On March 6, 2016 the Catholic Register published an article by Michael Swan which discussed the growth of the Office for Refugees in the Archdiocese of Toronto. In describing this office, he points out that there are five staff and dozens of volunteers who put in crushing hours struggling with the stack of forms and reports that goes into every refugee sponsorship application. Their work days stretch into long nights meeting with volunteers to ensure parishes are fully part of the process of bringing refugee families into their communities. They keep in touch with hundreds of Toronto families who are waiting to be reunited with their refugee relatives. They check back in on the hundreds of refugees who have already arrived and maintain contact with thousands more around the world waiting to exit their camp.
On the same weekend that Canada surpassed its goal of bringing in 25,000 Syrian refugees, the Office for Refugees continues to serve a much wider world of refugees in Africa, Asia and Latin America. For seven years the office has averaged between 100 and 200 new cases annually. By Dec. 31 the Office for Refugees had submitted paperwork for 2,300 individual refugees. Those 2,300 new cases are added to an inventory of about 1,500 cases currently on the books.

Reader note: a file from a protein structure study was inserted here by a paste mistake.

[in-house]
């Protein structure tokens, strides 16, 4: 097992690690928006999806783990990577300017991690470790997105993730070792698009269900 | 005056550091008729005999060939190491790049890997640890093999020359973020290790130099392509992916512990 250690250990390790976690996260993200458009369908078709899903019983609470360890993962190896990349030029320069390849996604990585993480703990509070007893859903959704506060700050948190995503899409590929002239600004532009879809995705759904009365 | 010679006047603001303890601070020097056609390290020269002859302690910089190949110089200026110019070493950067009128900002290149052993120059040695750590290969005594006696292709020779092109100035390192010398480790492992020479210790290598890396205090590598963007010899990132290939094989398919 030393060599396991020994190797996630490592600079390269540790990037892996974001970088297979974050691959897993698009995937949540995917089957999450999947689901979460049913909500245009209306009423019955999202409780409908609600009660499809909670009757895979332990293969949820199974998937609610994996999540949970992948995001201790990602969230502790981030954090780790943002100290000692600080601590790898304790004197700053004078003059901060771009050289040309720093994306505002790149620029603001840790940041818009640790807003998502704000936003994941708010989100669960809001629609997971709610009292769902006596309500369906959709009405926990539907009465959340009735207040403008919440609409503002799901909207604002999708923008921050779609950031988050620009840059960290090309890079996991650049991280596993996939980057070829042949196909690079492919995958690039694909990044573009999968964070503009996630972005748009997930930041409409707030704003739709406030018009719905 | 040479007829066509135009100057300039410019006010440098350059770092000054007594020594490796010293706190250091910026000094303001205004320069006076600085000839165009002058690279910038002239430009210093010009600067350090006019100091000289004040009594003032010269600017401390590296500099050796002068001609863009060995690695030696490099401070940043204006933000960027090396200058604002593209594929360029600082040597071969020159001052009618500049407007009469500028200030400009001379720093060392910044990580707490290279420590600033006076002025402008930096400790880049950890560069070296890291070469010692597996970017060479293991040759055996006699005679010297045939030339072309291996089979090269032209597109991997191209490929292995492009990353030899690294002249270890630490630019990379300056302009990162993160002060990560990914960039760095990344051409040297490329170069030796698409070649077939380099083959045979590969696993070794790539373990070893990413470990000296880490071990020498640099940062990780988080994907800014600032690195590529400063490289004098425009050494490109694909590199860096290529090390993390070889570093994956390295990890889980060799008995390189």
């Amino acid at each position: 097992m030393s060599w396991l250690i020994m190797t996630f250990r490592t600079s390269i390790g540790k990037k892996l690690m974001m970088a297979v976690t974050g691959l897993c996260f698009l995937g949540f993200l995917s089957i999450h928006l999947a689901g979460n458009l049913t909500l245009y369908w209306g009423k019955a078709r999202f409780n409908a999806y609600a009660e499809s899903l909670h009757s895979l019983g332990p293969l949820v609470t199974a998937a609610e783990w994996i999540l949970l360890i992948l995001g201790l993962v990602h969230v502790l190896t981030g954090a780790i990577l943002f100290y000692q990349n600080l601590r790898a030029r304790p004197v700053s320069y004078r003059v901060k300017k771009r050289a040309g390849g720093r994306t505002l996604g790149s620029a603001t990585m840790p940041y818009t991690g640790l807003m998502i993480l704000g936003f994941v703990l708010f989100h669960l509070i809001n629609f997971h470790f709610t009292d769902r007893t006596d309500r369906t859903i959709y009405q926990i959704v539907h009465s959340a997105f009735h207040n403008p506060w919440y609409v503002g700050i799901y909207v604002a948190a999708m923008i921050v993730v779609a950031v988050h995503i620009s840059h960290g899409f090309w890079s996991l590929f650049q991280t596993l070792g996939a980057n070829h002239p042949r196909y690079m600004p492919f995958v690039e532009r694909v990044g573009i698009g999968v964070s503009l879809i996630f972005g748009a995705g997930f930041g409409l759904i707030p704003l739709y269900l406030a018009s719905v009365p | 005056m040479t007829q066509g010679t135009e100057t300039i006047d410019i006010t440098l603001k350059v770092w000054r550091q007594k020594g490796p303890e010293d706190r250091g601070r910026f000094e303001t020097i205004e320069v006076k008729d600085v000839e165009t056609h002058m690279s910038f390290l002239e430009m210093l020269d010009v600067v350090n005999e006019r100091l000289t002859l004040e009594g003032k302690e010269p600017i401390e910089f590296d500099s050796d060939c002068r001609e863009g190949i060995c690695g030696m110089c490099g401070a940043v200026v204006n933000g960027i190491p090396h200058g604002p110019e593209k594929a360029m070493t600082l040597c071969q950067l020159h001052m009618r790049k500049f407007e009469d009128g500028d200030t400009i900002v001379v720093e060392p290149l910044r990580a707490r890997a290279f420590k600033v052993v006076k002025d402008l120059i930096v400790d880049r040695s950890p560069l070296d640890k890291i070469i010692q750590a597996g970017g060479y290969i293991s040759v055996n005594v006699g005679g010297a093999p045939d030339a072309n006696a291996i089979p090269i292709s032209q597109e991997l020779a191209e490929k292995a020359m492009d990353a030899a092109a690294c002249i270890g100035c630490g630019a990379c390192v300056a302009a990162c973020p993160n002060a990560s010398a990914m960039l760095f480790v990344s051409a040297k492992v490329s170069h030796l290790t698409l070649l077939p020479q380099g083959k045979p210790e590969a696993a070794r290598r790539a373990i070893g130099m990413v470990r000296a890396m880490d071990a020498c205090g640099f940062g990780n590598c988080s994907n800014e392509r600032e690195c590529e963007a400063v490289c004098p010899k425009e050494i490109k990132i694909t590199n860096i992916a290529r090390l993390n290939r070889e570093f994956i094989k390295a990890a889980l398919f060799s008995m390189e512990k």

So the Office for Refugees is hiring new staff and moving into new offices across the street from archdiocesan headquarters on Yonge Street in midtown Toronto. Luciano Moro, the community outreach worker says, “The work of refugees will not simply end tomorrow with the establishment or the growth of the office,” he said. “The more conflicts or situations where people are uprooted beyond our borders, the more the demand is for us to reach out and to help more people. That requires us to dig deep as a community and to reflect on how we can better be able to assist more people.”
Please read the entire article: Refugee office growth meets demand
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